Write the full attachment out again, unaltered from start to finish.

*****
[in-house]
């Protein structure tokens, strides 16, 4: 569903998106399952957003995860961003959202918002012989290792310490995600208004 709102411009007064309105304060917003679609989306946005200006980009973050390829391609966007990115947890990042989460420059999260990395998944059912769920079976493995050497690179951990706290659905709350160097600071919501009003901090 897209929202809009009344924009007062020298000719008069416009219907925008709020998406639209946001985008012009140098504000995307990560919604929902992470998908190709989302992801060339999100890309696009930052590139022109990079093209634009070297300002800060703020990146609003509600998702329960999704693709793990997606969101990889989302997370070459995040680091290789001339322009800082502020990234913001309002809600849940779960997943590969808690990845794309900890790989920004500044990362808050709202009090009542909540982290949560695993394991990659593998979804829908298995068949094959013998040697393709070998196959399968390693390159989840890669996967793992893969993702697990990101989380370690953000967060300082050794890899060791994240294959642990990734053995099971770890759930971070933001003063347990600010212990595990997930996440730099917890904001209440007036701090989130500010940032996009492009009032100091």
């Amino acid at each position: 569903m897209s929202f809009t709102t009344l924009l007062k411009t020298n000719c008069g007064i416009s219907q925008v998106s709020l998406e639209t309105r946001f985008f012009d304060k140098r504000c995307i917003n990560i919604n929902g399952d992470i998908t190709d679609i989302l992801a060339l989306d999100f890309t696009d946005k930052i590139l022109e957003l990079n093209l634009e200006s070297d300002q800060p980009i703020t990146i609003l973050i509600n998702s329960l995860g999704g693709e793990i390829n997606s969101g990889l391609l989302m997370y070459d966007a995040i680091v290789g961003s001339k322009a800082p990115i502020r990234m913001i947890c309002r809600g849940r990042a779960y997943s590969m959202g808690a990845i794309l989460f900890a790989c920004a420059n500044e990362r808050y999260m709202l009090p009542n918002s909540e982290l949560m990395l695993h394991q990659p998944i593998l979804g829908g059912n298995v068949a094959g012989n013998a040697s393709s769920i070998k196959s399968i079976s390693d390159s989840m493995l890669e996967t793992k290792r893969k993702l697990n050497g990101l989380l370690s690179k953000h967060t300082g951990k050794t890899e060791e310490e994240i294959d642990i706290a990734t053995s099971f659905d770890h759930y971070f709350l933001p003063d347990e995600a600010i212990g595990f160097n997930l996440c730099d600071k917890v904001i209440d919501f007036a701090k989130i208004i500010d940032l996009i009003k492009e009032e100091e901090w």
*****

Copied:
[in-house]
């Protein structure tokens, strides 16, 4: 569903998106399952957003995860961003959202918002012989290792310490995600208004 709102411009007064309105304060917003679609989306946005200006980009973050390829391609966007990115947890990042989460420059999260990395998944059912769920079976493995050497690179951990706290659905709350160097600071919501009003901090 897209929202809009009344924009007062020298000719008069416009219907925008709020998406639209946001985008012009140098504000995307990560919604929902992470998908190709989302992801060339999100890309696009930052590139022109990079093209634009070297300002800060703020990146609003509600998702329960999704693709793990997606969101990889989302997370070459995040680091290789001339322009800082502020990234913001309002809600849940779960997943590969808690990845794309900890790989920004500044990362808050709202009090009542909540982290949560695993394991990659593998979804829908298995068949094959013998040697393709070998196959399968390693390159989840890669996967793992893969993702697990990101989380370690953000967060300082050794890899060791994240294959642990990734053995099971770890759930971070933001003063347990600010212990595990997930996440730099917890904001209440007036701090989130500010940032996009492009009032100091």
């Amino acid at each position: 569903m897209s929202f809009t709102t009344l924009l007062k411009t020298n000719c008069g007064i416009s219907q925008v998106s709020l998406e639209t309105r946001f985008f012009d304060k140098r504000c995307i917003n990560i919604n929902g399952d992470i998908t190709d679609i989302l992801a060339l989306d999100f890309t696009d946005k930052i590139l022109e957003l990079n093209l634009e200006s070297d300002q800060p980009i703020t990146i609003l973050i509600n998702s329960l995860g999704g693709e793990i390829n997606s969101g990889l391609l989302m997370y070459d966007a995040i680091v290789g961003s001339k322009a800082p990115i502020r990234m913001i947890c309002r809600g849940r990042a779960y997943s590969m959202g808690a990845i794309l989460f900890a790989c920004a420059n500044e990362r808050y999260m709202l009090p009542n918002s909540e982290l949560m990395l695993h394991q990659p998944i593998l979804g829908g059912n298995v068949a094959g012989n013998a040697s393709s769920i070998k196959s399968i079976s390693d390159s989840m493995l890669e996967t793992k290792r893969k993702l697990n050497g990101l989380l370690s690179k953000h967060t300082g951990k050794t890899e060791e310490e994240i294959d642990i706290a990734t053995s099971f659905d770890h759930y971070f709350l933001p003063d347990e995600a600010i212990g595990f160097n997930l996440c730099d600071k917890v904001i209440d919501f007036a701090k989130i208004i500010d940032l996009i009003k492009e009032e100091e901090w």